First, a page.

halloween history



From the

Gals at


halloween history

Hello My Lovelies,

Couldn't miss this opportunity to wish you a Happy Halloween and to wish you Happy Hauntings at the start of the Yule season.

In one of her marvelous books that explore the legends behind the seasons, the author of The Old Magic of Christmas, Linda Raedisch, proclaims:

"You don't have to be a Christian to fall in love with the Christmas season. We've all seen those stickers urging us to 'Keep the Christ in Christmas'. I choose to interpret these in the most positive of lights, as a call to Christians to use the season as a means of more deeply exploring their faith. Pagans can do the same. Despite what you may have heard, the old gods and goddesses are not so easy to pick out in our modern festivities, but what a joy it is when you do spy one of them hanging around the punch bowl or riding in with the mistletoe."

Enchanting, both the dark and light tales of the season. Just curl up with a book and a mug of cocoa or mulled cider. . . what a way to spend your midwinter nights!


This is the time of year when the veil between the earth and the Other-World is at its thinnest -- the time when contact between the inhabitants of each is not only possible, but likely.

Best keep your eyes open and your ears peeled, especially if you walk about in the night (or even anytime when your attention is fully distracted by your electronic devices!) You might run into Hecate, the Greek goddess of the Crossroads (scary intersections where outcasts and thieves were often buried in ancient times).  She was known to often travel with a following of ghosts (the newly dead wanting to return to earth) and other social outcasts. No wonder she was both honored and feared as the protector of the oppressed and those who lived "on the edge".

Of course it is Hecate, best known as in role as the Goddess of Witchcraft, that we associate most with Halloween.

Halloween's just around the corner, so it's time to reflect on the meanings of the myths of Hecate, the goddess of witchcraft.

Meet the goddess Hecate and her myths by clicking here: Hecate (Caution! Leave the stereotypes behind--she's not what you're probably expecting.)

The Goddess in so many of her incarnations has an uncanny way of showing up this time of year. She is often cleverly concealed in our holiday traditions, and 'tis the season to be looking for her. You're invited  to visit our telling of the History of Halloween recounting some of the pagan origins of our customs.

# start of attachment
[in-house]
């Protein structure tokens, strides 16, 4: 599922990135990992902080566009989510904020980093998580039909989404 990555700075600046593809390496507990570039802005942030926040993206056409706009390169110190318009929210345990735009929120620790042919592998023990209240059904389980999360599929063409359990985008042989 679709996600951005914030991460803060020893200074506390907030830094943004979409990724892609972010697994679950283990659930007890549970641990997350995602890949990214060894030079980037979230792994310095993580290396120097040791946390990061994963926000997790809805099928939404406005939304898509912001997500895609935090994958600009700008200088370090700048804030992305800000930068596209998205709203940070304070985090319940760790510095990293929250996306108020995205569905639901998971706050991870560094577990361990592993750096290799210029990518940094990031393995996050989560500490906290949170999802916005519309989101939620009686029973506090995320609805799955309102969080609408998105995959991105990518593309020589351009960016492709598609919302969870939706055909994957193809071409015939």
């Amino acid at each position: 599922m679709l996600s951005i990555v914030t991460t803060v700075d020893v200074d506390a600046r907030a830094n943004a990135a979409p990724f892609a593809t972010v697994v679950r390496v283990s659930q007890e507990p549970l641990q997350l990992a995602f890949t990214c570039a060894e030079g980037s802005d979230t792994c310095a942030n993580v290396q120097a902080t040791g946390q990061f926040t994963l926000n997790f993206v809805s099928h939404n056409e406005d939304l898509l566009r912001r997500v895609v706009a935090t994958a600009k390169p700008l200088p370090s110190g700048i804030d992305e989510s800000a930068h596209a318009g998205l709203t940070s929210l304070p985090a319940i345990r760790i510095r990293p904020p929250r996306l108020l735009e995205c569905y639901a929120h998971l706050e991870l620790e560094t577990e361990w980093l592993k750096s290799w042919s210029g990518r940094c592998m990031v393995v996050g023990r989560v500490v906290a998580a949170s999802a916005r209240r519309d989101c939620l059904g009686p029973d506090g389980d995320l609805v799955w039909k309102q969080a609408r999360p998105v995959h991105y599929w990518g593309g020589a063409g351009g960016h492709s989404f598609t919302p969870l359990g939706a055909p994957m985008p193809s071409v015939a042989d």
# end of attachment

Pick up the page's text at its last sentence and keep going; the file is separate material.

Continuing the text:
And while you're at the site, feel free to shed all those masks that you wear
and discover the goddess you really are. Check out:

Nipping on the heels of Halloween comes the season that we all love and dread--the "High Stress Holidays"-- that time of year when all wise women smack hundreds of post-it notes throughout the house, each one a reminder to "Remember to Breathe"! . . .

and the truly wise ones give up the impossible dream of achieving perfection and just set about taking it easy and enjoying the whole affair!

There seems to be a common thread that runs through many of the stressors that women face in modern life. . . and that thread is the message, "be conventional" or "do it the way things should be done, or ought to be".

There are a few special souls who don't have to behave that much differently on Halloween and Lynne's one of them (as you will probably surmise from this photo of my friend Lynne).  She's a consummate lover of life and does a pretty good impersonation of a wild and witchy woman herself this Halloween.

Here's a rowdy prayer to the Goddess for the full expression of our divine nature in all its gorgeous glory!

"O Goddess, You who give us so much love and pain mixed together that our morality is always on the verge of collapsing:

I beg you to cast a huge-assed love spell that will nullify all the dumb ideas, bad decisions and nasty conditioning that have ever cursed the wise and sexy virtuosos out there.


Remove, banish, annihilate and laugh into oblivion any jinx that has clung to them, no matter how long they've suffered from it, and even if they've become accustomed or addicted to its ugly companionship.

And please conjure an aura of protection around them so that they will receive an early warning if they are ever about to act in such a way as to bring another hex or plague or voodoo into their lives in the future."


We thank Rob Breszny, the Free Will Astrologer, for his permission to use the poem. He calls it "Prayer For You". You can read 'A Prayer For You' in it's entirety at Rob's site, though we insist on calling it:
The Wild Woman Prayer

Wild Woman, you really don't have to act crazy -- just give yourself permission to be yourself. (If it helps, just try remember that everybody else is already taken.)

Honor the goddess in YOU!


In closing,

Have a
Smashing Samhain and a Happy Halloween!


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